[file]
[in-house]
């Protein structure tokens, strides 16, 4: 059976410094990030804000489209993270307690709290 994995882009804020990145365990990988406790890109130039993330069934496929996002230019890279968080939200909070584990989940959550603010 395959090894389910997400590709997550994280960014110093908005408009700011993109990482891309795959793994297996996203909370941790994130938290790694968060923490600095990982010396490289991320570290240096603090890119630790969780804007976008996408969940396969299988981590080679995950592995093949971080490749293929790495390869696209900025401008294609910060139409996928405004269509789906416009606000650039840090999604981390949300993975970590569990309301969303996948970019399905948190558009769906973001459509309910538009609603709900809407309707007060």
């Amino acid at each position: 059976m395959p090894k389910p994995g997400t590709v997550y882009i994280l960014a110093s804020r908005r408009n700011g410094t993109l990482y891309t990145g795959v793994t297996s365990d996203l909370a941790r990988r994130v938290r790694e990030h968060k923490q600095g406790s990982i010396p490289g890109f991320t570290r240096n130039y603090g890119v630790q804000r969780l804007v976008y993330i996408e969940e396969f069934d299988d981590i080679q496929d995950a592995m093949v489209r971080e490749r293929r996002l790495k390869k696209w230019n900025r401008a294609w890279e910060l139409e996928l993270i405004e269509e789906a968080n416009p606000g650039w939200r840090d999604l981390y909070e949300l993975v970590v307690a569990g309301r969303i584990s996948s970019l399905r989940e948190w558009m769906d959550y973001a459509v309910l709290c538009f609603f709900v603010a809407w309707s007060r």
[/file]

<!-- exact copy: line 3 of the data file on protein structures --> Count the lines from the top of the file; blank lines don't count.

């Amino acid at each position: 059976m395959p090894k389910p994995g997400t590709v997550y882009i994280l960014a110093s804020r908005r408009n700011g410094t993109l990482y891309t990145g795959v793994t297996s365990d996203l909370a941790r990988r994130v938290r790694e990030h968060k923490q600095g406790s990982i010396p490289g890109f991320t570290r240096n130039y603090g890119v630790q804000r969780l804007v976008y993330i996408e969940e396969f069934d299988d981590i080679q496929d995950a592995m093949v489209r971080e490749r293929r996002l790495k390869k696209w230019n900025r401008a294609w890279e910060l139409e996928l993270i405004e269509e789906a968080n416009p606000g650039w939200r840090d999604l981390y909070e949300l993975v970590v307690a569990g309301r969303i584990s996948s970019l399905r989940e948190w558009m769906d959550y973001a459509v309910l709290c538009f609603f709900v603010a809407w309707s007060r």